As I was putting this together, the song “Trust in You” by Lauren Daigle played. It seemed almost like God had put it there just for me. Enjoy the song and have a great weekend!

While this song is quite lengthy – over twelve minutes – it is worth every moment. May God use this song to restore hope in your desert place!

What phrase or description of God in the song meant the most to you? What do you relate to the most in these accounts of desperation from scripture?

In my consideration this week of Hagar’s interaction with the One who sees her and my subsequent delve into how God sees his people, I came across this beautiful picture of how God’s care for his people.

10In a desert land he found him, in a barren and howling waste. He shielded him and cared for him; he guarded him as the apple of his eye, 11like an eagle that stirs up its nest and hovers over its young, that spreads its wings to catch them and carries them aloft. 12The Lord alone led him; no foreign god was with him.

Deuteronomy 32:10-12

Yesterday, I touched on the origins of the phrase “apple of the eye.” While it may have originated in Hebrew writings, it is used by many people to characterize a relationship of special significance. It might be a parent for a child, a teacher for a prize student, a coach for an athlete, an employer for an employee. It points to the special affection a person has for another individual.

These few verses give a wonderful picture of God’s care for his people in the past. Consider how it might be a picture of your life as well.

“In a desert land he found him, in a barren howling waste…” Is this sentence descriptive of the condition of your life when God most recently showed up in tangible ways? Perhaps it is the occasion of your conversion or perhaps it is the moment you decided enough is enough with some unhealthy pattern that left you desolate and alone. God showed up!

He shielded him and cared for him; he guarded him as the apple of his eye…” God saw you in the midst of desperation and put every resource into protecting you, bringing you to a better place. Why? Because you are the apple of his eye — you are the object of his special affection. He fixes his gaze on you. You are the light of his eye.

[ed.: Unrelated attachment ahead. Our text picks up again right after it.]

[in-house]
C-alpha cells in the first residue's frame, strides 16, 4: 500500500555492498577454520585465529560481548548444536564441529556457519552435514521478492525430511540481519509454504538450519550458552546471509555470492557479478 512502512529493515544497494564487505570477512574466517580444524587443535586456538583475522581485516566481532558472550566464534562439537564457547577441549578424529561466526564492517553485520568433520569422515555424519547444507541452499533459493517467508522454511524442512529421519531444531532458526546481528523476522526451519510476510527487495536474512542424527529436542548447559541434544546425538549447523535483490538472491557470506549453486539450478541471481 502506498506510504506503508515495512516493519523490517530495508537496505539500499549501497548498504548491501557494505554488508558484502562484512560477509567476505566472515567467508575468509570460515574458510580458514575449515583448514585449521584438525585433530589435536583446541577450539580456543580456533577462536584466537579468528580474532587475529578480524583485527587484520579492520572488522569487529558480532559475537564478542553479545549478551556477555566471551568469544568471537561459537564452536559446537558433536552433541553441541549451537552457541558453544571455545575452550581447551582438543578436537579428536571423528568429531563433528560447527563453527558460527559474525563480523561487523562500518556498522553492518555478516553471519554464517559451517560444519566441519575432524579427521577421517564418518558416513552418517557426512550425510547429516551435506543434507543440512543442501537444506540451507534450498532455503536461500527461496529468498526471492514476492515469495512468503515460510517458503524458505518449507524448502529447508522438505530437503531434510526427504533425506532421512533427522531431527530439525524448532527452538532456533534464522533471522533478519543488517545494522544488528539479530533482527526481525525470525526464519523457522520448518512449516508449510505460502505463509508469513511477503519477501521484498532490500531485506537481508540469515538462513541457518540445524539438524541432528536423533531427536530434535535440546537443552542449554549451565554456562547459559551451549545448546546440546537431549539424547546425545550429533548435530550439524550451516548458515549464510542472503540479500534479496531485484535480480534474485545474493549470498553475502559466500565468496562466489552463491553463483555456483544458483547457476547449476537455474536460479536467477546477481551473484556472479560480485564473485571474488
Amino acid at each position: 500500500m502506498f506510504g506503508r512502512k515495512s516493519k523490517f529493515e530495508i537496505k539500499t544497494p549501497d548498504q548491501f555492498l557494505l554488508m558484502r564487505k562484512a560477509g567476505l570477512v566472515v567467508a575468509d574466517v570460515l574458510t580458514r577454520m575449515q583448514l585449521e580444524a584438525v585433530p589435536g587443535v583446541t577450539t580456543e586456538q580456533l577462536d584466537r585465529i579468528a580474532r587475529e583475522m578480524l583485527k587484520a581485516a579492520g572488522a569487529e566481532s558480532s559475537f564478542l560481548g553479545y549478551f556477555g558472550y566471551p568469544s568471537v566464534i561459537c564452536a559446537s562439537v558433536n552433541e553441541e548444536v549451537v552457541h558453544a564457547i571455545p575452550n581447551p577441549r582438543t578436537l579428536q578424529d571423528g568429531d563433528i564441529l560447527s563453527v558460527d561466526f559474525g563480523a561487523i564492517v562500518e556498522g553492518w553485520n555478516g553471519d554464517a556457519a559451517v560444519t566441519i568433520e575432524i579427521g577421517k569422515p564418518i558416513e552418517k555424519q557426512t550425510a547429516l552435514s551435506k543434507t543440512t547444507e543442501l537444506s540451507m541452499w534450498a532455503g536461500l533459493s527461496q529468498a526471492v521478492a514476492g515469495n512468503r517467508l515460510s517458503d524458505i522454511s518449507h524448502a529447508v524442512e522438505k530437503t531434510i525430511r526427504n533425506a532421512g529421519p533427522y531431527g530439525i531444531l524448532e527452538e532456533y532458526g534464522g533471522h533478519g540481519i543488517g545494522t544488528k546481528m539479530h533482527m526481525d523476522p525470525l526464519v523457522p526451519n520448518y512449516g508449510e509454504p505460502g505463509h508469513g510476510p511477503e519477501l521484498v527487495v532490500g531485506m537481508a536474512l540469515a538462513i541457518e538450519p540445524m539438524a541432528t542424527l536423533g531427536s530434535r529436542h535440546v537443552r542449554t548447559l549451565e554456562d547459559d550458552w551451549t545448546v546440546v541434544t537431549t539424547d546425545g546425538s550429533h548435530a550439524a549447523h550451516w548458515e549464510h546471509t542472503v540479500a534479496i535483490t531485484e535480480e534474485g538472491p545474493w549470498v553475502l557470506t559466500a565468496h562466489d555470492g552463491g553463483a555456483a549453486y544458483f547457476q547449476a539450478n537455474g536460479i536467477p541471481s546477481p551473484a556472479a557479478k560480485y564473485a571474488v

“…like an eagle that stirs up its nest and hovers over its young, that spreads its wings to catch them and carries them aloft.” Eagles are amazing creatures. They hover near their young as they grow, providing for their needs, but always aware of the need for the eaglet to grow and develop independence. There are times in the process where the eagle creates an uncomfortable environment for the eaglet to facilitate their growth and development. This includes removing all the comforts of the nest so the eaglet is pushed to fly. But the parents are ever near, waiting to catch the young bird as it learns to use its wings. Take a moment to picture the habits of this majestic bird and be fully aware that God is hovering nearby. He is always near, providing for your needs while at the same time, encouraging your growth and development.

“The Lord alone led him; no foreign god was with him.” Who should we attribute this to? Only the Lord. He alone has led you, protected you, guided you, adored you, cared for you, held you. He alone is worthy of our adoration in return.

Take a moment today with the image of the eagle. You are the prized and special student in the class. He adores you and is right there to provide whatever it is that you need. You only have to gaze his way and he will lift you up on his powerful wings.

6I call on you, my God, for you will answer me; turn your ear to me and hear my prayer. 7Show me the wonders of your great love, you who save by your right hand those who take refuge in you from their foes. 8Keep me as the apple of your eye; hide me in the shadow of your wings.

Psalm 17:6-8

I believe there is a need within every person to really be seen. It began for me as a young child when I longed for my mother to see me. I yearned to know that I was special, that I made her smile, that she delighted in my presence. As I matured, I looked to others — friends, teachers, coaches, bosses — those I held in high regard.